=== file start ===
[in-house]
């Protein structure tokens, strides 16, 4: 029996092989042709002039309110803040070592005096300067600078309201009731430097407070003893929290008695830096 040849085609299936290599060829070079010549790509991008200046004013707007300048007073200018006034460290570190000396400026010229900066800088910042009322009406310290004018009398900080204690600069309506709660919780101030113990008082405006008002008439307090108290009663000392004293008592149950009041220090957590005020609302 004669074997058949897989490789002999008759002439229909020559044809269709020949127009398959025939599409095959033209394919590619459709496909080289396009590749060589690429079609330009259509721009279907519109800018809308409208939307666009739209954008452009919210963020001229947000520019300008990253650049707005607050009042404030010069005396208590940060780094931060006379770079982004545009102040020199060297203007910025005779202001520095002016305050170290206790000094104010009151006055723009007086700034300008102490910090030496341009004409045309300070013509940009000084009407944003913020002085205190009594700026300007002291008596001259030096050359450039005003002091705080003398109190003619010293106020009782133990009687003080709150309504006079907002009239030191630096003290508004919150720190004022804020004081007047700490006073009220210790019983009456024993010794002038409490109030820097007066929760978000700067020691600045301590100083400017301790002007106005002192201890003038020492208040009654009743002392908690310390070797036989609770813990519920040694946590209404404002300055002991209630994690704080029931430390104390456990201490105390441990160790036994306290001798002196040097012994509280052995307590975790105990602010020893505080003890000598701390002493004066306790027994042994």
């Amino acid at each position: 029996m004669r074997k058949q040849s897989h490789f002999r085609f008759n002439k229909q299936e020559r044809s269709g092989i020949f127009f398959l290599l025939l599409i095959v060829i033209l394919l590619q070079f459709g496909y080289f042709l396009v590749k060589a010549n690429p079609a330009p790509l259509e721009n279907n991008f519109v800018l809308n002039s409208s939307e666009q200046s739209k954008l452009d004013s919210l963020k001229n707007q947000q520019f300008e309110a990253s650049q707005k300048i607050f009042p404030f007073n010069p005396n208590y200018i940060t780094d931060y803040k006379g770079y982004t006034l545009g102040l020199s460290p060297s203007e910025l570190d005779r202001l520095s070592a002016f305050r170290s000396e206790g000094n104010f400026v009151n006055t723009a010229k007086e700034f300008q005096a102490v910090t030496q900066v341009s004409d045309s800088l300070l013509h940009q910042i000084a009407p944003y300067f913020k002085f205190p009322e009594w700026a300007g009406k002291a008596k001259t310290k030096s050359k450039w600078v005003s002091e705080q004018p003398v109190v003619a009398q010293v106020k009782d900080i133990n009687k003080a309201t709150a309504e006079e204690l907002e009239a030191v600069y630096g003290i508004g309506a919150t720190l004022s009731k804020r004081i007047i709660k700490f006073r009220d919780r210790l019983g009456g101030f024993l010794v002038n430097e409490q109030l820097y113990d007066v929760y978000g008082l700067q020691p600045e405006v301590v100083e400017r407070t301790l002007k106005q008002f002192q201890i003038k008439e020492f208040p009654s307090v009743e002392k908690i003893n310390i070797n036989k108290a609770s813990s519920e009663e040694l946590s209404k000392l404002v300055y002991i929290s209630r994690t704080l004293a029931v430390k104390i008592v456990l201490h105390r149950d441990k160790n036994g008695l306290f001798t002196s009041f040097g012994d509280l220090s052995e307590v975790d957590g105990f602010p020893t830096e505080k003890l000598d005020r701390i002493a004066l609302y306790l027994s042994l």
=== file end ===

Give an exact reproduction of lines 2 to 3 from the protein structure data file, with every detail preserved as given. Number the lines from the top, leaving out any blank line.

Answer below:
């Protein structure tokens, strides 16, 4: 029996092989042709002039309110803040070592005096300067600078309201009731430097407070003893929290008695830096 040849085609299936290599060829070079010549790509991008200046004013707007300048007073200018006034460290570190000396400026010229900066800088910042009322009406310290004018009398900080204690600069309506709660919780101030113990008082405006008002008439307090108290009663000392004293008592149950009041220090957590005020609302 004669074997058949897989490789002999008759002439229909020559044809269709020949127009398959025939599409095959033209394919590619459709496909080289396009590749060589690429079609330009259509721009279907519109800018809308409208939307666009739209954008452009919210963020001229947000520019300008990253650049707005607050009042404030010069005396208590940060780094931060006379770079982004545009102040020199060297203007910025005779202001520095002016305050170290206790000094104010009151006055723009007086700034300008102490910090030496341009004409045309300070013509940009000084009407944003913020002085205190009594700026300007002291008596001259030096050359450039005003002091705080003398109190003619010293106020009782133990009687003080709150309504006079907002009239030191630096003290508004919150720190004022804020004081007047700490006073009220210790019983009456024993010794002038409490109030820097007066929760978000700067020691600045301590100083400017301790002007106005002192201890003038020492208040009654009743002392908690310390070797036989609770813990519920040694946590209404404002300055002991209630994690704080029931430390104390456990201490105390441990160790036994306290001798002196040097012994509280052995307590975790105990602010020893505080003890000598701390002493004066306790027994042994």
């Amino acid at each position: 029996m004669r074997k058949q040849s897989h490789f002999r085609f008759n002439k229909q299936e020559r044809s269709g092989i020949f127009f398959l290599l025939l599409i095959v060829i033209l394919l590619q070079f459709g496909y080289f042709l396009v590749k060589a010549n690429p079609a330009p790509l259509e721009n279907n991008f519109v800018l809308n002039s409208s939307e666009q200046s739209k954008l452009d004013s919210l963020k001229n707007q947000q520019f300008e309110a990253s650049q707005k300048i607050f009042p404030f007073n010069p005396n208590y200018i940060t780094d931060y803040k006379g770079y982004t006034l545009g102040l020199s460290p060297s203007e910025l570190d005779r202001l520095s070592a002016f305050r170290s000396e206790g000094n104010f400026v009151n006055t723009a010229k007086e700034f300008q005096a102490v910090t030496q900066v341009s004409d045309s800088l300070l013509h940009q910042i000084a009407p944003y300067f913020k002085f205190p009322e009594w700026a300007g009406k002291a008596k001259t310290k030096s050359k450039w600078v005003s002091e705080q004018p003398v109190v003619a009398q010293v106020k009782d900080i133990n009687k003080a309201t709150a309504e006079e204690l907002e009239a030191v600069y630096g003290i508004g309506a919150t720190l004022s009731k804020r004081i007047i709660k700490f006073r009220d919780r210790l019983g009456g101030f024993l010794v002038n430097e409490q109030l820097y113990d007066v929760y978000g008082l700067q020691p600045e405006v301590v100083e400017r407070t301790l002007k106005q008002f002192q201890i003038k008439e020492f208040p009654s307090v009743e002392k908690i003893n310390i070797n036989k108290a609770s813990s519920e009663e040694l946590s209404k000392l404002v300055y002991i929290s209630r994690t704080l004293a029931v430390k104390i008592v456990l201490h105390r149950d441990k160790n036994g008695l306290f001798t002196s009041f040097g012994d509280l220090s052995e307590v975790d957590g105990f602010p020893t830096e505080k003890l000598d005020r701390i002493a004066l609302y306790l027994s042994l």